I want to share some very hurtful correspondence I received the other day from a man I thought was a friend. I have not seen he or his wife for some time. We used to be stationed together when I was on active-duty in the Navy. We were both members of an independent, fundamentalist Baptist (“IFB”) church that believed the Word of God was preserved in the 1611 King James Bible. I have moved far, far away from that. This man has not.

The IFB movement is only one flavor in the broader Christian fundamentalist camp. It’s likely the most cultic, most extreme, most legalistic flavor. Not all IFB churches are like this, but many are. I was a member of two fine IFB churches with loving pastors.

Today, Christian fundamentalism is a dying, insular movement that’s characterized by a quest for personal and church holiness. By a desire for separation from those who “compromise” in their doctrine or associations. This is its consuming passion. At the hands of its worst people, it can live up Edward Carnell’s description of “orthodoxy gone cultic.” Christian fundamentalism, in its original and proper form, is alive and well in conservative evangelicalism. I wrote about this here.

Now, back to my former friend. Here’s what happened. I posted this excerpt from a sermon on Facebook:

Here is the full sermon. Ironically, it’s about brotherly love, from 1 Corinthians 13:4-8:

My friend responded thus:

Tyler, I tried to listen to your preaching and it was painful, I’m telling you this because it hurts to see someone who was grounded in the word, be now so wrong, deviating from the teachings of the Bible, confusing an entire congregation with fables and lack of understanding.

I would highly recommend you to attend Bible institute at a truly fundamental Baptist Church. Do not allow your pride to get the best of you. One of the requirements for the office of the pastor is not to be a novice, and right now that is exactly what you are. I am not trying to offend you, but I would highly recommend you to consider what I have told you, not because of me, but because it may just be that God is trying to reach you through this text, pray about it and do what’s right.

In the end you will reap what you sow.

I am at a loss to understand what he found objectionable from the sermon excerpt, which is what incurred his wrath. Consider what he says:

  1. It is apparently a fable to explain and apply Paul’s admonition that love “does not envy.”
  2. My explanation was “painful.”
  3. I am “deviating from the teachings of the Bible.”
  4. I am “confusing an entire congregation.”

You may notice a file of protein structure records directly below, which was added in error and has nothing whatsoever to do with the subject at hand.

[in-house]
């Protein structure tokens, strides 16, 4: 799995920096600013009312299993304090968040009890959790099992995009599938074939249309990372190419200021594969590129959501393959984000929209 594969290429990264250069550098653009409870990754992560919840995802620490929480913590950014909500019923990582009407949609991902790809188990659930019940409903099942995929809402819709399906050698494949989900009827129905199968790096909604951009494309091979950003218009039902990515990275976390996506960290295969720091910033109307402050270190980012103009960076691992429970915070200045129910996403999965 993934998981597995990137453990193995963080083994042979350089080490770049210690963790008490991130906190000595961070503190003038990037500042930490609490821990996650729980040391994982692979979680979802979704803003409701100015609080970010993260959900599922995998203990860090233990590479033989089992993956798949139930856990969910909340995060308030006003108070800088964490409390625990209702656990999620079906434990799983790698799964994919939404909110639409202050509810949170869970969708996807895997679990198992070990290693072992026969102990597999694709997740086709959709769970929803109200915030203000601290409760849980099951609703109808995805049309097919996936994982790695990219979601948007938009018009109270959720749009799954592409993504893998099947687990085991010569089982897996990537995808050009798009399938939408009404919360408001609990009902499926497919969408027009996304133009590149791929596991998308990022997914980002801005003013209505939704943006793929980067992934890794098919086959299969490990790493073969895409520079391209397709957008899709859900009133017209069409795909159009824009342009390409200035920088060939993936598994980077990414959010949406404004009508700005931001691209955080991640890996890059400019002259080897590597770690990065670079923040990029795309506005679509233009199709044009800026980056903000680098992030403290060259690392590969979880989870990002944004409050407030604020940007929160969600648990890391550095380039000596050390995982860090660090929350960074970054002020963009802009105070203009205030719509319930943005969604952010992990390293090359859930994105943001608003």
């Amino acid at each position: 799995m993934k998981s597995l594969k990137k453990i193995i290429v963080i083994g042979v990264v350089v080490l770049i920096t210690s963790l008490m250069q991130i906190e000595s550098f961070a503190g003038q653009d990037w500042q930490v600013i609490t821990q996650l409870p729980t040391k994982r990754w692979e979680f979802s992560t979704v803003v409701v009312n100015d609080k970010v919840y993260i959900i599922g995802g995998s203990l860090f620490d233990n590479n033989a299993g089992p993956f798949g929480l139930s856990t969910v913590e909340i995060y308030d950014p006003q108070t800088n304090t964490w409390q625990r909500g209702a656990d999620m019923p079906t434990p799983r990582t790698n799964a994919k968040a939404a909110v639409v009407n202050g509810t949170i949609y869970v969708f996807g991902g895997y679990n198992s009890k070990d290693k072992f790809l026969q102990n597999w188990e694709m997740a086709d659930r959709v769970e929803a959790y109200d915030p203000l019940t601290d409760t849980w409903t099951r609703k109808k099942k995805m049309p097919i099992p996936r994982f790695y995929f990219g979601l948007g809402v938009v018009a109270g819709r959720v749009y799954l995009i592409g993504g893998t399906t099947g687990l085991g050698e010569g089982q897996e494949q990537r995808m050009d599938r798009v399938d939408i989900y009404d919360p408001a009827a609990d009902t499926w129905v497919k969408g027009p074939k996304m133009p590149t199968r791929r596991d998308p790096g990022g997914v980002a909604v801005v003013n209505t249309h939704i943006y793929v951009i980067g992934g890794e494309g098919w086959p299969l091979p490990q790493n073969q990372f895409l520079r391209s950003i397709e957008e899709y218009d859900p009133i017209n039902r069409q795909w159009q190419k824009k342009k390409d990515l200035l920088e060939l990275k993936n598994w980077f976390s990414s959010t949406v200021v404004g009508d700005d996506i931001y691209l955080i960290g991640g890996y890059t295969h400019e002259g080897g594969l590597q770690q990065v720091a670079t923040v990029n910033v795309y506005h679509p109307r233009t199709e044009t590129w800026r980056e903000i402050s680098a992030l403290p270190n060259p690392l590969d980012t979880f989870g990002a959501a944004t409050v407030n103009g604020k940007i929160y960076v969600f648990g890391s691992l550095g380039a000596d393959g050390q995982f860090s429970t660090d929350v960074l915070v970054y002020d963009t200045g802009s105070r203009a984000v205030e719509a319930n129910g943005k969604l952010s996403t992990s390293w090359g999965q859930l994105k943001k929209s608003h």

5. I should get theological training at “a truly fundamental Baptist Church.” This is necessary because, you see, in cultic fundamentalism you may not be a Christian unless you are in their orbit.
  6. The man cautions me to “not allow your pride to get the best of you.”
  7. He calls me a “novice,” which is a citation from 1 Tim 3:6 (KJV, of course). This means he feels I am unqualified to be a pastor because I do not know enough.
  8. He assures me that he is not trying to offend me. I think he sincerely believes this. According to his cult, I am in grave danger of “falling away” from the truth of the IFB way, and must be rescued. Desperate times call for desperate measures.
  9. He suggests he is God’s agent, trying to reach me.
  10. He warns me “[i]n the end you will reap what you sow,” which means God will punish me if I do not heed his advice.

I did not respond to the man. I blocked him on Facebook. He was one of the last of my old IFB, King James Only friends from those old days. Now, he is gone.

My point is that here, in all its glory, is the combative spirit, the cultic mentality, the superior air. Here, in short, is everything Carnell warned about so long ago. Here is “orthodoxy gone cultic.” This is why I do not identify as a fundamentalist, and why I never will again. I have one graduate degree from a balanced fundamentalist seminary, and am a doctoral student at still another. Yet, I left behind all the baggage from the worst excesses of this movement long ago. But, one last time, it all reached out to give me one last slap.

It was a fitting coda to a closed chapter in my life!

8 thoughts on “An example of cultic fundamentalism

  1. I Corinthians 13, according to the KJV, is not the love chapter. The chapter is about charity, not love. Granted, it means virtually the same thing. The KJV is the only version where I Corinthians 13 is not what has been termed “the love chapter” of the Bible.

  2. It’s unclear from me what the specific objection was. Even granting the person’s heart motivation in confronting you was pure, they didn’t provide any specific issues or reasons for their objection. Not an effective example of rebuke or exhortation when it lacks any specificity.

    At a wild guess, he’s objecting to your repeated phrase “the way God made you” as a back door for acceptance of homosexuality. That wording is often used by progressive, apostate “christianity” to support acceptance of deviant lifestyles as permitted by God because that’s the way God made the person. Maybe he didn’t even listen to the entire clip. That is not a defense but maybe a reason?

    1. I thought about that, even as I prepared for the sermon. I was worried someone would think I was suggesting this. But, I decided I can’t always issue 100 caveats every time I speak. The context made it clear that wasn’t what I was referring to. But, I don’t think that was what he was objecting to. Who knows!?

  3. I enjoyed your clip. Thank you. So sorry about your friend’s treatment of you. You responded in the right way.

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